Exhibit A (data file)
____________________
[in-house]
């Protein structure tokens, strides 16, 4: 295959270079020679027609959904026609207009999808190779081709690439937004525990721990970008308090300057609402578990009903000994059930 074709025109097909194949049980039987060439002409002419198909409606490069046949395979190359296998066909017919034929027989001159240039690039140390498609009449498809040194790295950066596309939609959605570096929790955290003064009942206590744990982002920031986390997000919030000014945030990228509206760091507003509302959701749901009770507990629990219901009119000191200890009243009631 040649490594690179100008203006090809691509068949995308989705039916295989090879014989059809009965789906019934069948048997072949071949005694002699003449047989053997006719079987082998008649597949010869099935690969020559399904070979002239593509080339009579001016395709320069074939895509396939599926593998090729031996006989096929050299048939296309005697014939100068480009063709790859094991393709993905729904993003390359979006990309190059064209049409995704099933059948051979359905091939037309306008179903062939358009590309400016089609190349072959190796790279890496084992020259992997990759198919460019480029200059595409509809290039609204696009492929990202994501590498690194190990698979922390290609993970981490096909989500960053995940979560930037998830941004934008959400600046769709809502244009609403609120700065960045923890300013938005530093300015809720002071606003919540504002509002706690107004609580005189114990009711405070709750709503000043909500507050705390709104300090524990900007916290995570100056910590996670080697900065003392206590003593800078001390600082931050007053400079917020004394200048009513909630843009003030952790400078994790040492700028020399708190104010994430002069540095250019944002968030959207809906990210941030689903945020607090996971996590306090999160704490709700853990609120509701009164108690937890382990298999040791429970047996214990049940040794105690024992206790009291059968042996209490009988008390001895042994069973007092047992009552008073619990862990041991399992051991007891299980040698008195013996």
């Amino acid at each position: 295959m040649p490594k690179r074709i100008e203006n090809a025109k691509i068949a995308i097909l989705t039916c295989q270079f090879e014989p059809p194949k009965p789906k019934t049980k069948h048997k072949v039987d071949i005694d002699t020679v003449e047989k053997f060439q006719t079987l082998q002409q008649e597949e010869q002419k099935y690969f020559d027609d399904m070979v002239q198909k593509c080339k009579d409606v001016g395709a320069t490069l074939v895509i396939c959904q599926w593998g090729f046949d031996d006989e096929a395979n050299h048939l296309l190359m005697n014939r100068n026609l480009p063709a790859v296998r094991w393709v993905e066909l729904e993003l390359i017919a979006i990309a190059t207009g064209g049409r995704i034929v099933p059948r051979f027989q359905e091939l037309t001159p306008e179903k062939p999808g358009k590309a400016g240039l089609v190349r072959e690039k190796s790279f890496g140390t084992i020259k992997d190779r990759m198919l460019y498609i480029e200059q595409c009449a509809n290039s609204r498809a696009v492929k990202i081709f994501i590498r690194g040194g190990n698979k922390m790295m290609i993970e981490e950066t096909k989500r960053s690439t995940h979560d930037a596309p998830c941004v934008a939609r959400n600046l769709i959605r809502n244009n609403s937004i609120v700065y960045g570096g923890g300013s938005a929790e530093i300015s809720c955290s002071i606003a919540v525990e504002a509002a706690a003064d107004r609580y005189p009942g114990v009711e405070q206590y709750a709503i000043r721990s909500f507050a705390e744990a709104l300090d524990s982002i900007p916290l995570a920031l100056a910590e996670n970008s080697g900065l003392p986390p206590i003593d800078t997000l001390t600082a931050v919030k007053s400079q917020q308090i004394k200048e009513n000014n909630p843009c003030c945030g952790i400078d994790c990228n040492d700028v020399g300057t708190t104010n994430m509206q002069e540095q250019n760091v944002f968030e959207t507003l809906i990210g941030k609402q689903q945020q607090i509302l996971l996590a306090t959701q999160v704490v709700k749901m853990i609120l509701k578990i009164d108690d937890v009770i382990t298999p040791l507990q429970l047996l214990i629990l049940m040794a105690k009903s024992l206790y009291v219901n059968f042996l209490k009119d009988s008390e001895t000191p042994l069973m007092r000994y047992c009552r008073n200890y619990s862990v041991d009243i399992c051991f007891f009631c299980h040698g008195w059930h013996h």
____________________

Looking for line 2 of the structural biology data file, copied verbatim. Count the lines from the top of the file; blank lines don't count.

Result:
């Protein structure tokens, strides 16, 4: 295959270079020679027609959904026609207009999808190779081709690439937004525990721990970008308090300057609402578990009903000994059930 074709025109097909194949049980039987060439002409002419198909409606490069046949395979190359296998066909017919034929027989001159240039690039140390498609009449498809040194790295950066596309939609959605570096929790955290003064009942206590744990982002920031986390997000919030000014945030990228509206760091507003509302959701749901009770507990629990219901009119000191200890009243009631 040649490594690179100008203006090809691509068949995308989705039916295989090879014989059809009965789906019934069948048997072949071949005694002699003449047989053997006719079987082998008649597949010869099935690969020559399904070979002239593509080339009579001016395709320069074939895509396939599926593998090729031996006989096929050299048939296309005697014939100068480009063709790859094991393709993905729904993003390359979006990309190059064209049409995704099933059948051979359905091939037309306008179903062939358009590309400016089609190349072959190796790279890496084992020259992997990759198919460019480029200059595409509809290039609204696009492929990202994501590498690194190990698979922390290609993970981490096909989500960053995940979560930037998830941004934008959400600046769709809502244009609403609120700065960045923890300013938005530093300015809720002071606003919540504002509002706690107004609580005189114990009711405070709750709503000043909500507050705390709104300090524990900007916290995570100056910590996670080697900065003392206590003593800078001390600082931050007053400079917020004394200048009513909630843009003030952790400078994790040492700028020399708190104010994430002069540095250019944002968030959207809906990210941030689903945020607090996971996590306090999160704490709700853990609120509701009164108690937890382990298999040791429970047996214990049940040794105690024992206790009291059968042996209490009988008390001895042994069973007092047992009552008073619990862990041991399992051991007891299980040698008195013996």